Abdominal surface anatomy can be described when viewed from in front of the abdomen in 2 ways:
divided into 9 regions by two vertical and two horizontal imaginary planes
divided into 4 quadrants by single vertical and horizontal imaginary planes
These regions and quadrants are of clinical imp...
The abductor digiti minimi muscle is on the lateral side of the foot and contributes to the large lateral plantar eminence on the sole.
origin: lateral and medial processes of calcaneal tuberosity, and band of connective tissue connecting calcaneus with base of metatarsal V
The abductor digiti minimi muscle overlies the opponens digiti minimi muscle, within the hypothenar eminence, and is one of the intrinsic muscles of the hand. Occasionally an accessory abductor digiti minimi muscle of the hand is present.
origin: pisiform, pisohamate ligament, and tend...
The abductor hallucis muscle forms the medial margin of the foot and contributes to a soft tissue bulge on the medial side of the sole.
origin: medial process of calcaneal tuberosity
insertion: medial side of base of proximal phalanx of great toe
action: abducts and flexes great toe ...
The abductor pollicis brevis muscle is a thin subcutaneous muscle located laterally in the thenar eminence of the hand, and is one of the intrinsic muscles of the hand.
origin: mainly from the flexor retinaculum
few fibers originate from the tubercles of scaphoid and trapezium and ten...
The abductor pollicis longus (APL) is a muscle found in the deep layer of the posterior compartment of the forearm. As it descends, it becomes superficial and passes under the extensor retinaculum and through the 1st extensor compartment of the wrist before attaching distally. It is one of the e...
An accessory abductor digiti minimi (ADM) muscle is the commonest accessory muscle of the hypothenar eminence, found in 24% individuals. When present it is one of the intrinsic muscles of the hand.
antebrachial fascia passing anteriorly to Guyon canal
occasionally arises from...
The accessory anterior inferior tibiofibular ligament (accessory AITFL), also known as Bassett's ligament, is an anatomical variant present in many ankles. Pathological thickening of the accessory ligament is seen in the setting of inversion injury that causing the pain due to mild anterior inst...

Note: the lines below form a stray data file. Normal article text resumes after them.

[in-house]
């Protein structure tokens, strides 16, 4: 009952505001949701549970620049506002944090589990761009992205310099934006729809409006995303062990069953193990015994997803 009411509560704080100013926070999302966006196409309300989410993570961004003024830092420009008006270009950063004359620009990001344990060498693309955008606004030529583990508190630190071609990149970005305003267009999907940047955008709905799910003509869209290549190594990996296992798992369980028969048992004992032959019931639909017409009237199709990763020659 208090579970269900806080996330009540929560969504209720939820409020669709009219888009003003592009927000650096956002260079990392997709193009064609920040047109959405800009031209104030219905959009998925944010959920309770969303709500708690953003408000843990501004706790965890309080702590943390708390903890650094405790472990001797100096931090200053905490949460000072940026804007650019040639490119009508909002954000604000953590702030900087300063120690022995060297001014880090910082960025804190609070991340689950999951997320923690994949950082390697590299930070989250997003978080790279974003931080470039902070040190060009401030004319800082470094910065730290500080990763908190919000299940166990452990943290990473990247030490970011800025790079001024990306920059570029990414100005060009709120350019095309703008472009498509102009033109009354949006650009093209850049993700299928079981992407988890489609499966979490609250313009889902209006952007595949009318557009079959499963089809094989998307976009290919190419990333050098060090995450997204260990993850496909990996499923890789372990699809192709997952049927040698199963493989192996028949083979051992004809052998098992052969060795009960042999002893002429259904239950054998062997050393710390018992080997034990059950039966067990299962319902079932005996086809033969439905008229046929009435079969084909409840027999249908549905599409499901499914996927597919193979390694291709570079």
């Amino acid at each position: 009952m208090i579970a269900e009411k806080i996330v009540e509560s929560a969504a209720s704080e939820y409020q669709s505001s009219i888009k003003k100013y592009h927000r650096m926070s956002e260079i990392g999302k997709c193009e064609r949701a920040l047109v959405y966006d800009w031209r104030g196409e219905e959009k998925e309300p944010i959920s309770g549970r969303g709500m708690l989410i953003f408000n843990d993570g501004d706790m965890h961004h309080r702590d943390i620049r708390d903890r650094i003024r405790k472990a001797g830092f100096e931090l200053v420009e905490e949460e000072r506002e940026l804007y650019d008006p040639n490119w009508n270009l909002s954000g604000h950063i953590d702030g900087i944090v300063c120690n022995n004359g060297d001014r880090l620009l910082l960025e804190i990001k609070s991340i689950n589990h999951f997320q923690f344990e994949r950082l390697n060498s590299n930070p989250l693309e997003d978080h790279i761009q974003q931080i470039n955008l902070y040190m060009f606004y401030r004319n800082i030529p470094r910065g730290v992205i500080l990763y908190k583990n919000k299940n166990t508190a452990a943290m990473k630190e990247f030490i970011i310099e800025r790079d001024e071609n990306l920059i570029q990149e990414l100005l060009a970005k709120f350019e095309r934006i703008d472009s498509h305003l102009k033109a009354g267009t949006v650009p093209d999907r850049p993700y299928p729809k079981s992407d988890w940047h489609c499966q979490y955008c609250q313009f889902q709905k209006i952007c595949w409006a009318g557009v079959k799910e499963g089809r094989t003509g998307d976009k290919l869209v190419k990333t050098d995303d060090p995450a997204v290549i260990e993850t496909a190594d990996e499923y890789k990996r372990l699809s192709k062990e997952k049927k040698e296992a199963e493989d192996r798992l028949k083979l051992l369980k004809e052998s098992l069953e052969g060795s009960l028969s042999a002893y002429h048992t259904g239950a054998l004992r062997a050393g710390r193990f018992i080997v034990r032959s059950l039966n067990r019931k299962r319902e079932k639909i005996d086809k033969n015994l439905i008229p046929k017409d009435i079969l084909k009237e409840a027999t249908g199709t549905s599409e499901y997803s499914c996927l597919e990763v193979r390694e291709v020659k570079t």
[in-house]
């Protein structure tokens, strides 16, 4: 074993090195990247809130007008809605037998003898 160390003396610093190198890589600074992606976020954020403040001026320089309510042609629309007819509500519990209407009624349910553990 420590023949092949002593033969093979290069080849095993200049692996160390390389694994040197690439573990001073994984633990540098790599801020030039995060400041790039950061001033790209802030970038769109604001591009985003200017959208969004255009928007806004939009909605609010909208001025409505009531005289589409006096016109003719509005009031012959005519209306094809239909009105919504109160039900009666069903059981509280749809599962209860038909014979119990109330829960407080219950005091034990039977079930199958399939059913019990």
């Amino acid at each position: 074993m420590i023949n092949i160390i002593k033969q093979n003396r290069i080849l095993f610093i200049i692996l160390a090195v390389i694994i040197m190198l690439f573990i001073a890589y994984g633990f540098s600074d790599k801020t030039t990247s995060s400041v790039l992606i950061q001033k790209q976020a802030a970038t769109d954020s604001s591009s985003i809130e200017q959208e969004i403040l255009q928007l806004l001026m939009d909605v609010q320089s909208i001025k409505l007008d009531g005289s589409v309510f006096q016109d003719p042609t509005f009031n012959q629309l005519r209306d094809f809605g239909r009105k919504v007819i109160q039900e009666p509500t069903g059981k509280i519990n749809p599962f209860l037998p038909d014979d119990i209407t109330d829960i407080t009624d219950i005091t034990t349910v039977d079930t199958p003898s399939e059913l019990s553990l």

The accessory flexor digitorum longus muscle is an accessory muscle in the deep posterior compartment of the leg with a reported prevalence of 6-8%. Unilateral muscles are more common although bilateral cases have been reported.
origin: variable; either the medial margin of the tibia a...
Accessory muscles are a form of anatomic variation that refers to supplementary discrete muscles that are found alongside the normal expected musculature. They have been described in the neck, pelvis, upper and lower limbs.
An accessory navicular is a large accessory ossicle that can be present adjacent to the medial side of the navicular bone. The tibialis posterior tendon often inserts with a broad attachment into the ossicle. Most cases are asymptomatic but in a small proportion it may cause painful tendinosis d...
The accessory ossicle of the anterior arch of the atlas is a normal variant and is best appreciated on a lateral cervical/sagittal study. It is observed as a circular and corticated osseous density that articulates with the inferior aspect of the anterior arch of the atlas.
It is not associate...
Accessory ossicles are secondary ossification centers that remain separate from the adjacent bone. They are usually round or ovoid in shape, occur in typical locations and have well defined smooth cortical margins on all sides.
In most cases, they are congenital in origin, although they may occ...
Accessory ossicles of the feet are common developmental variants with almost 40 having been described. Some of the more common include 1-4:
os tibiale externum (accessory navicular)
os calcaneus secundaris
There are numerous named and unnamed accessory ossicles of the lower limb. These include:
ossicles of the hip
ossicles of the knee
ossicles of the foot
os tibiale externum
os calcaneus secundaris
Accessory ossicles of the wrist are commonly seen on plain radiographs of the wrist and associated cross-sectional imaging. Over 20 were originally described 2, although the more common include 1:
lunula: between TFCC and triquetrum
os styloideum (carpal boss): on dorsal surface of 2nd or 3rd ...
Accessory peroneal muscles are a group of accessory muscles that can occur in the foot region as a normal variant in some individuals. The peroneal compartment is known as the lateral compartment of the leg.
Peroneus quartus muscle
Originally, several accessory muscles were distinguished in th...
The accessory phrenic nerve is an anatomical variant seen in a little over one third of patients (36%). It most commonly arises from the ansa cervicalis, or slightly less commonly, the subclavian nerve. It is unknown as to how much the accessory phrenic nerve contributes to diaphragmatic functio...
Accessory sacroiliac joints are a common finding, present on ~15% (range 13-17.5%) of CT studies, and may be unilateral or bilateral. They are an articulation between the medial aspect of the posterior superior iliac spine and the sacrum just lateral to the second dorsal sacral foramen. They may...